I realised the world had moved on without me.

A couple of things happened to me around this time which made me realised how quickly the world had moved on without me. The first was when I posted a picture of my lunch on Instagram. I was on Weight Watchers at the time and for reasons unbeknown to me now I was to eat only chicken and blueberries. I thought it was harmless enough, funny even. Until a few hours later someone alerted me to the fact an aspiring body positivity activist had reposted my picture across her social networks. Never had I seen a picture of a Tupperware box cause so much shock and outrage.

The next happened in a features meeting at work. I had commissioned a journalist to write about her drastic weight loss after a terrible divorce. The piece was excellent- nuanced, smart and filled with compassion. Or at least I thought it was. Until almost the entire room raised their hands to suggest the story was too dangerous to publish.

After that I kept quiet about bodies. If I was on a diet I kept schtum. The only women I could talk to about my weight were those older than me, and even then we spoke about it in such hushed tones it was as though we were plotting an Anthrax attack.

Don’t get me wrong, the body positivity movement has, for the large part, been a wonderful balm for women’s bodies. I was, after all, the editor who put Tess Holliday on the cover of Cosmo - all 300 pounds of her complete with zero retouching. (The decision to do this, by the way, was not to create any sort of vogue for plus size bodies. We simply wanted to show the different forms the bodies of women we admired took). I also did much to support it throughout my time at both Cosmo and ELLE where we tirelessly searched for more fully representative body shapes to fill our pages, often scouting women from the street when model agencies fell short.

The irony that I was supporting a movement I was unable to be part of was not lost on me. ‘Love your body, whatever form it takes’ was the unofficial mantra. But what happened if you felt incapable of feeling that way?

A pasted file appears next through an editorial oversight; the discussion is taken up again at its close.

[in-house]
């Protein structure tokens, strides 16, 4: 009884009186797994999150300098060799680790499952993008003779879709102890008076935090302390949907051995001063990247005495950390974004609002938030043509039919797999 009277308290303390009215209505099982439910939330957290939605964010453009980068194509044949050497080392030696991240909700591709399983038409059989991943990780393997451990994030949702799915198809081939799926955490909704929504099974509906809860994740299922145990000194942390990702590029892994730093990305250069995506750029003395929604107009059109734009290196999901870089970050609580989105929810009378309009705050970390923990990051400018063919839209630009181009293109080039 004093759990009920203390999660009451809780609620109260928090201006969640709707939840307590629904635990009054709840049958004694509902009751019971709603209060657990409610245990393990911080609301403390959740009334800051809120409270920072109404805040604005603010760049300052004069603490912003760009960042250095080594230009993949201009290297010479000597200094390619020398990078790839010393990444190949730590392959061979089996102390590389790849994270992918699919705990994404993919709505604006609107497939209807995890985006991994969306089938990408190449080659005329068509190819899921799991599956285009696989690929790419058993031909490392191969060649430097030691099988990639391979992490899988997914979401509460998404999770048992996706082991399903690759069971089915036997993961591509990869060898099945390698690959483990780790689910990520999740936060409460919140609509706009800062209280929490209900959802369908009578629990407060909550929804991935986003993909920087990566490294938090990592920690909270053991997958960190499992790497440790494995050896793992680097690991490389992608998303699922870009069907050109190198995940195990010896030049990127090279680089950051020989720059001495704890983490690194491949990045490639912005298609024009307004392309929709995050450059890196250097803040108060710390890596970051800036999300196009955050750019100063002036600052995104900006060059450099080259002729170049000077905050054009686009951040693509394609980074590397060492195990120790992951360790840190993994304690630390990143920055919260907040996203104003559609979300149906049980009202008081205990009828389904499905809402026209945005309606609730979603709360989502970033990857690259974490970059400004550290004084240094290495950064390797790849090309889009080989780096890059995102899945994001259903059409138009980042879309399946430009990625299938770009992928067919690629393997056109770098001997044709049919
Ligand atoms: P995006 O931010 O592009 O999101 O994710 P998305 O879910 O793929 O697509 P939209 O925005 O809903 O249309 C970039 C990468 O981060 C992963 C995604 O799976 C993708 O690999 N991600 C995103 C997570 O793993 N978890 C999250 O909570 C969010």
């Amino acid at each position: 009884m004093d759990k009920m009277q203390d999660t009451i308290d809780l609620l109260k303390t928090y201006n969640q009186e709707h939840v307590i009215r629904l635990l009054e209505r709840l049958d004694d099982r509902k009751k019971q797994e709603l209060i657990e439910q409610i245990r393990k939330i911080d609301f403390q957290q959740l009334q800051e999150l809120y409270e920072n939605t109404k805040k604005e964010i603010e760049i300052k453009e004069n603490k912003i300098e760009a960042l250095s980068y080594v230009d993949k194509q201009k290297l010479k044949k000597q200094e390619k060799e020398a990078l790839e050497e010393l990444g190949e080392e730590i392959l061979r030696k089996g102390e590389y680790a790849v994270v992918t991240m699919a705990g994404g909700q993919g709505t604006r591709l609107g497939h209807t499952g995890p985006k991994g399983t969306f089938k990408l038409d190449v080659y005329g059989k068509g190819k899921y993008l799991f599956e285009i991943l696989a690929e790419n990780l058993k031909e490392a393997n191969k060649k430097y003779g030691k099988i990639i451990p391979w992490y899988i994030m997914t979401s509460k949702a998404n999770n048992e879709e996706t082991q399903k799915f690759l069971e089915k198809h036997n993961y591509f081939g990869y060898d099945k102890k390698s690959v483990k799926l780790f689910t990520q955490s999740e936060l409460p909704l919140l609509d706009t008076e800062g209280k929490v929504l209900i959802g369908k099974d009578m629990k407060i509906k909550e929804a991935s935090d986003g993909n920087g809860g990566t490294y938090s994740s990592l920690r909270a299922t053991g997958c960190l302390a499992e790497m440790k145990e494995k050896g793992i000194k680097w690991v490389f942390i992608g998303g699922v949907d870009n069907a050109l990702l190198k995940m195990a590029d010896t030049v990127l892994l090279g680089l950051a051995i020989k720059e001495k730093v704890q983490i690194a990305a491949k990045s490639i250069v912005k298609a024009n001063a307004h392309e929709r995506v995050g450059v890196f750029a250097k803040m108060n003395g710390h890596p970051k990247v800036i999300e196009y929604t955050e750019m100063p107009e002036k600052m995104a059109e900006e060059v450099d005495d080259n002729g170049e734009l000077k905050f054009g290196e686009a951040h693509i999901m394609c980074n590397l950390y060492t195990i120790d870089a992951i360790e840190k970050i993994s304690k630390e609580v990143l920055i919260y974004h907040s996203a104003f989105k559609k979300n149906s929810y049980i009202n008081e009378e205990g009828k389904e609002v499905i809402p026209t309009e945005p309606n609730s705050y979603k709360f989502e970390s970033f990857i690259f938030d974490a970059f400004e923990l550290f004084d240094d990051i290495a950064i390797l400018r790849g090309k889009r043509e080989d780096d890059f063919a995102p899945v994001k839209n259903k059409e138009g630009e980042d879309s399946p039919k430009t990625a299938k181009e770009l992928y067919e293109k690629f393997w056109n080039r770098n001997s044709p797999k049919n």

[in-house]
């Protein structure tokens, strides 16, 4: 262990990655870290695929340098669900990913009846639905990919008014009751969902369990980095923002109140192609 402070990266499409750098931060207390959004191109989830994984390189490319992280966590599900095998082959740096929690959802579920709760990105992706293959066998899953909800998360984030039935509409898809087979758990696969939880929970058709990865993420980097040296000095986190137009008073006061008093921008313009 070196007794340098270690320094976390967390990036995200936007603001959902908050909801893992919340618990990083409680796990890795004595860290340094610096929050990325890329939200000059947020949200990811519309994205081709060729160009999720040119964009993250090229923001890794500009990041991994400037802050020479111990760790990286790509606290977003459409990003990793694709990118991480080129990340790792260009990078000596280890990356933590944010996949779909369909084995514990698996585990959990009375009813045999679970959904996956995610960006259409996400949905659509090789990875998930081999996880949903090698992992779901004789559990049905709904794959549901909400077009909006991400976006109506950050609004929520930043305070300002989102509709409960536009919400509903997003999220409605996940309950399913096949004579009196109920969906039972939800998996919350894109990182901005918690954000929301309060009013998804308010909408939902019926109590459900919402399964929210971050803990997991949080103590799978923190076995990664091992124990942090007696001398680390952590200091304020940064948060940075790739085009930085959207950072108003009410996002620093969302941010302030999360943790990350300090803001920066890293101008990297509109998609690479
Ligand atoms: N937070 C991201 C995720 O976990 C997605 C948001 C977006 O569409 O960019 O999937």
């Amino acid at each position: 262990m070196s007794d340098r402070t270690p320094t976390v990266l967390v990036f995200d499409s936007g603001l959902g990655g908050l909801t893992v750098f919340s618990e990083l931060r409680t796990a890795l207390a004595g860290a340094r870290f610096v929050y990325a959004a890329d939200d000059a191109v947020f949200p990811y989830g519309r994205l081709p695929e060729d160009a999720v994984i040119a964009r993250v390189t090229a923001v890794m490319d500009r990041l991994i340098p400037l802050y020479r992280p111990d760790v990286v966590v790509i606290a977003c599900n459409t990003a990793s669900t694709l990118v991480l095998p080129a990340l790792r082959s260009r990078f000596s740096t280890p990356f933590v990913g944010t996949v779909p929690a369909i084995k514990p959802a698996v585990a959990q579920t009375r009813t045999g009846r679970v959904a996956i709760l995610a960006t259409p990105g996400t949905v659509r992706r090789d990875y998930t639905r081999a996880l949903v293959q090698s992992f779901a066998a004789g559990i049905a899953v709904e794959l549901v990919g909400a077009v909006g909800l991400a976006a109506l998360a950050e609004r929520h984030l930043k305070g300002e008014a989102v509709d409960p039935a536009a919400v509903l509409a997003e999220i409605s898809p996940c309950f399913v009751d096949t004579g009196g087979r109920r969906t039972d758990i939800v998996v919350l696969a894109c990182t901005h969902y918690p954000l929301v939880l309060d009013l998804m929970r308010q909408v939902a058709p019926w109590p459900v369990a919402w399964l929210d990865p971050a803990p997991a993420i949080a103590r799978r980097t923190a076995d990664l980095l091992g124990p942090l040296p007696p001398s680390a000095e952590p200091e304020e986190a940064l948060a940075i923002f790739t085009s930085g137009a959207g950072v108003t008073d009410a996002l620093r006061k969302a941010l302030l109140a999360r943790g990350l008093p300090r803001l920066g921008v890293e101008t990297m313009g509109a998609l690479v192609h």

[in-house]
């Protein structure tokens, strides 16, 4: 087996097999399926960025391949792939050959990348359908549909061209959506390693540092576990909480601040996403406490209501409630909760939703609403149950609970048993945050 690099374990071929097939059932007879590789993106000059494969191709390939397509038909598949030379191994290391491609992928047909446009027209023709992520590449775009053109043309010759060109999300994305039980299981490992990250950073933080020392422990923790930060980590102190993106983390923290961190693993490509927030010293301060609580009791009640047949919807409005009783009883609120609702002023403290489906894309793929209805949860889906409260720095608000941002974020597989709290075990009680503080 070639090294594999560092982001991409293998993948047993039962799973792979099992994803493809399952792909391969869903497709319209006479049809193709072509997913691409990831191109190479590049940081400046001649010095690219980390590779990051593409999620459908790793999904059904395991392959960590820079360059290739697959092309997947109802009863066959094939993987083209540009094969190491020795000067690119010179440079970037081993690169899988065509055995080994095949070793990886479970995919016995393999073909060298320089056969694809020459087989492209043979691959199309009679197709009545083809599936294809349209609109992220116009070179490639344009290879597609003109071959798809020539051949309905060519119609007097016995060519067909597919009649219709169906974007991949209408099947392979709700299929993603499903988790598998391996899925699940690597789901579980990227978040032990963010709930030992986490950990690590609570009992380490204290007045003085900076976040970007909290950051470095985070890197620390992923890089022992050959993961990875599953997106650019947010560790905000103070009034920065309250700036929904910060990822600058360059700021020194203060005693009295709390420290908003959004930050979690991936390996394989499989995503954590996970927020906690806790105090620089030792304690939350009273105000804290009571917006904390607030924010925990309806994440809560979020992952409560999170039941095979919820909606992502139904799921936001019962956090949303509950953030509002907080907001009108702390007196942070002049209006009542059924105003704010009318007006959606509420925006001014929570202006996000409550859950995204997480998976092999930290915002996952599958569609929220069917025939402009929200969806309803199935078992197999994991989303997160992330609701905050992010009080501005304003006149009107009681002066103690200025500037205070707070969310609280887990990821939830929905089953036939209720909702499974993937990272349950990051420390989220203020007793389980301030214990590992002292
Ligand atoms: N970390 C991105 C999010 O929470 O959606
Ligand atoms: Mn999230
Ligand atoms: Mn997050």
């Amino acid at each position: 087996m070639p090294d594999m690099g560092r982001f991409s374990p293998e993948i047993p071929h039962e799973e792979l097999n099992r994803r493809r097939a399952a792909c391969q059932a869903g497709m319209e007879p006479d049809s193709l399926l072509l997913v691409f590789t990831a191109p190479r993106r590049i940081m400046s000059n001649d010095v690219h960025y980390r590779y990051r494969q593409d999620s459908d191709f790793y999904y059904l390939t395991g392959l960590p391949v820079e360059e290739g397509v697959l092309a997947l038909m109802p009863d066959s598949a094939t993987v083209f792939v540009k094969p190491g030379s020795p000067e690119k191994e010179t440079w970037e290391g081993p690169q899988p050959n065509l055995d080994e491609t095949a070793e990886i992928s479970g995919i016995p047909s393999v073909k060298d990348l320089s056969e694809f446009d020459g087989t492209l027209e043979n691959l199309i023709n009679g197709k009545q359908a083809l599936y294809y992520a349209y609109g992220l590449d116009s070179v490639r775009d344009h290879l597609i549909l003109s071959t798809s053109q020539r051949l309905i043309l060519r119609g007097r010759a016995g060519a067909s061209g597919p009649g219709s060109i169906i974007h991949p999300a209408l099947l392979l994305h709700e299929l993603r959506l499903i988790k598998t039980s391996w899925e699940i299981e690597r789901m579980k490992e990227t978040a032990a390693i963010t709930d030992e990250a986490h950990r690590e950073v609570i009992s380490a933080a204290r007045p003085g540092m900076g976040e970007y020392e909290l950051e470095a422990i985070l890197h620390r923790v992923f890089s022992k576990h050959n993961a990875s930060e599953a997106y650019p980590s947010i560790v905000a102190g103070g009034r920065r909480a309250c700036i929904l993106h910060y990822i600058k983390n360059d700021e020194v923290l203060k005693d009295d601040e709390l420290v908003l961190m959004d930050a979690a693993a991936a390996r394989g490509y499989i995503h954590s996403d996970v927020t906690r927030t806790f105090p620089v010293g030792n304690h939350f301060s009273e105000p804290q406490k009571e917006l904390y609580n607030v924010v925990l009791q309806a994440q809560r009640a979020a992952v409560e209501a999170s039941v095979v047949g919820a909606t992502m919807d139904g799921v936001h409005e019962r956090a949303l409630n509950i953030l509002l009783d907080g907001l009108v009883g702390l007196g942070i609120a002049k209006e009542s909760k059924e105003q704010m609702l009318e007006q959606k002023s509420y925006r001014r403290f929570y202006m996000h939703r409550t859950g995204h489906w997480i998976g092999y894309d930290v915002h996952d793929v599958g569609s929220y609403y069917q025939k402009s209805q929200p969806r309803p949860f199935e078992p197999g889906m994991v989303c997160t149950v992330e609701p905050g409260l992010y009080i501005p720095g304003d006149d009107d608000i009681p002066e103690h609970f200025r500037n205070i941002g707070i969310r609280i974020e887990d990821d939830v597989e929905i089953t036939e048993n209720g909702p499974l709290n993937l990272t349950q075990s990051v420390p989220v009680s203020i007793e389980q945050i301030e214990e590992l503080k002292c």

And so here is what happened, my public beliefs no longer mirrored my private ones. I gave interviews in which I proudly talked about being a size 14, whilst at fashion weeks I wept in my hotel room when it dawned on me, yet again, that I was one of the biggest editors sat on the front row. When I edited ELLE we were often sent clothes as gifts, a lovely perk of the job sure, but one filled with humiliation as I almost always had to politely return the size small they had sent me. I remember walking into a designer store to buy a suit for Milan fashion week one year and being told there was not a single trouser size in the entire country that would fit me.

I know countless women who still ‘diet’ but mask their behaviour as a food intolerance.

I have left the fashion world now. I no longer work in an office with dozens of young, beautiful colleagues. I spend more money on gardening equipment than I do on clothes but the truth is, I never stop yearning for thin. Though age and time have made me accept I will never be thin I don’t, as Beckham says, suddenly desire to be curvy. And by the way, the vogue for ‘curvy’ bodies is similarly near-impossible to replicate, since big thighs, a juicy bum and bountiful breasts rarely come with a teeny tiny waist, unless you’re a Kardashian. And those bodies are not the result of Mother Nature.

Am I dangerous for confessing this? I hope not. On balance I think it’s far more dangerous to present as being accepting of your body when the closeted truth is far darker. I know countless women who still ‘diet’ but mask their behaviour as a food intolerance instead. Exercise bingeing is still alive and well, but goes on behind closed doors with back-to-back online classes rather than public three hour gym sessions. Fasting and health cleanses are a more socially acceptable way of rebranding restricted eating. Behaviours have not changed as drastically as we would like to believe, they have just gone underground. For every unselfconscious twenty-something wielding gloriously thick thighs in a pair of cycling shorts, there is a 40-something still counting calories and dreaming of fitting into her size 28 jeans again.

True body acceptance is accepting that not all women can suddenly, or perhaps ever, accept their own bodies. Pretending we do not exist, or worse, labeling us old-fashioned for the beliefs we have been saddled with, does little to help. Our views may be old fashioned, but the price we pay for having them is far far worse.

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For support with eating disorders, please visit www.beateatingdisorders.org.uk for information and helpline numbers depending on where you are in the UK. Their helpline is open 365 days a year from 9am–midnight during the week, and 4pm–midnight on weekends and bank holidays.